By Daniel Rapaport
AUGUSTA, Ga.—It’s hard not to be romantic about the Masters. Narratives rule all in this business, and more than any other sporting venue, Augusta National seems a willing participant. It co-authors storylines. Jack raises his fist one last time. Phil gets the monkey off his back. Tiger pulls off the unlikeliest of comebacks at the place where it all started.
There is, however, a flip side to this. Everything feels more important at Augusta. Not just the good stuff. The triumphs are amplified, but so are the failures.
In one sense, Tiger Woods failed as he never has before on Sunday, making a septuple-bogey 10 at the par-3 12th. It was hard to watch and even harder to type. He shot four-over 76, and that came despite playing his last six holes in five-under-par. More on that finish in just a second.
“I hit a few more shots than I wanted to today,” Woods said, “and I will not have the chairman be putting the green jacket on me. I’ll be passing it on.”
About 12—we won’t get into the cringeworthy details, but there were three balls in the water. It’s not just the highest one-hole score he’s ever made in the Masters, it’s the worst of his entire career. He had played 23,789 holes on the PGA Tour before venturing into double-digits.
And because Augusta has a flair for this sort of thing, it happened on the very hole that flipped the tournament in his favour one year ago, where he watched competitor after competitor dump their balls into Rae’s Creek. The tragic irony of the scene slapped you in the face.
Tiger Woods’ 19-month reign as Masters Champion was always going to end on Sunday. A stiff back and some mediocre play on Saturday guaranteed that. Still, that quagmire at 12—no one expected that. No one wanted to see that. The shots, and his gait in between them. After playing his eighth shot on the hole, Woods searched for the least-painful way to pull himself out of the bunker, considering a few different routes before ultimately using his wedge as a cane.
Before this week, Woods admitted that after Sunday, he may never again be able to bring his green jacket off the property, a privilege saved only for the reigning Masters champion. Translation: He knows he may never win another Masters, or another major. The mind wandered there during that struggle to get out of the 12th-hole bunker. He was a beaten man.
Until he wasn’t.
“This sport is awfully lonely sometimes,” Woods said, a striking comment for a man who does his job in front of 10,000 screaming humans. At least in normal years.
“You have to fight it. No one is going to bring you off the mound or call in a sub. You have to fight through it. That’s what makes this game so unique and so difficult mentally. We’ve all been there, unfortunately. Unfortunately, I’ve been there and you just have to turn around and figure out the next shot, and I was able to do that coming home.”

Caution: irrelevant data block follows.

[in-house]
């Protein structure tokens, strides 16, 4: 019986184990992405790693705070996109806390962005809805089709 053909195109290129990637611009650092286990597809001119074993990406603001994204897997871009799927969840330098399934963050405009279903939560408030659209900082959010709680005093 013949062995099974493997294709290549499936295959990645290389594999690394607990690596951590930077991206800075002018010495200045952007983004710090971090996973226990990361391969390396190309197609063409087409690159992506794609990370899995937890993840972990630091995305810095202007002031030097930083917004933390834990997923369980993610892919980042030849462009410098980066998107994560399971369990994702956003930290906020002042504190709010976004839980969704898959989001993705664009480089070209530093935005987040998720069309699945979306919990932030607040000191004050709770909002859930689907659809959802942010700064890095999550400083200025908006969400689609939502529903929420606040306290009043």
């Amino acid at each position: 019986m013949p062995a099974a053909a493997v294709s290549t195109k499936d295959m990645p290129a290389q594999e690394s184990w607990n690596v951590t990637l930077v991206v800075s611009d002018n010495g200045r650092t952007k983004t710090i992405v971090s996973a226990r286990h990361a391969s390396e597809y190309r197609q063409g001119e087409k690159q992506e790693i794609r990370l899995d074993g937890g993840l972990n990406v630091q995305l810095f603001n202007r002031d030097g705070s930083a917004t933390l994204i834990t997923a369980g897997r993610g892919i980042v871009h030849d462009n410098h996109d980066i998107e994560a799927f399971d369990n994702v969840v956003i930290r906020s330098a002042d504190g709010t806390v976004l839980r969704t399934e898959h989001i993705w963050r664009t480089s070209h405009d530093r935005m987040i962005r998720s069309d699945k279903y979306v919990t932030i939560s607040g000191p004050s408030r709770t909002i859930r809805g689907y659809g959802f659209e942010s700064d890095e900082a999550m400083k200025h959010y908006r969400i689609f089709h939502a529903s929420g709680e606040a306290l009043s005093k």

Indeed he was. Woods was nine over for the round as he stepped to the 13th tee. His worst-ever round at the Masters was a third-round 77 in 1995. He was 19. It’s unlikely Woods knew that, but it’s 100% certain that he wasn’t going to let that septuple-bogey go unpunished.
He ripped a high draw around the corner, maybe his best drive of the week, and two-putted for birdie. He burned the edge for another at 14. He then birdied 15, and 16, and 17, and one more for good measure at 18. The 44-year-old with a fused back clawed back to shoot 76, one better than that rail-thin teenager.
Of course, it made not one bit of difference. Not really, anyway. He climbed about 20 spots on the leader board and made himself, say, an extra 30 grand. He’ll still participate in the green jacket ceremony. When he slips the green jacket onto Dustin Johnson’s very broad shoulders, he’ll do so with a smile on his face—a genuine one, because the vile taste from 12 was washed down with five birdies in his last six holes. He’d never done that, by the way. Not at Augusta. One record to forget, one to be proud of.
Woods has, in all likelihood, played his last competitive round of the year. As he’s quick to point out, 2020 was a most unique experience for everyone. Looking just at his golf, it was a wash—nine starts, one top-10, zero victories.
And yet, he finished it with five birdies in six holes. And this is Augusta, so you simply cannot ignore the symbolism of it all. Woods may never win another Masters. He could win 10 more tournaments or he could win zero, and neither would surprise you. But if the last four years and one day have taught us anything, it’s that he will never, ever stop battling until his body won’t let him. And even then, he’ll push just a little bit more.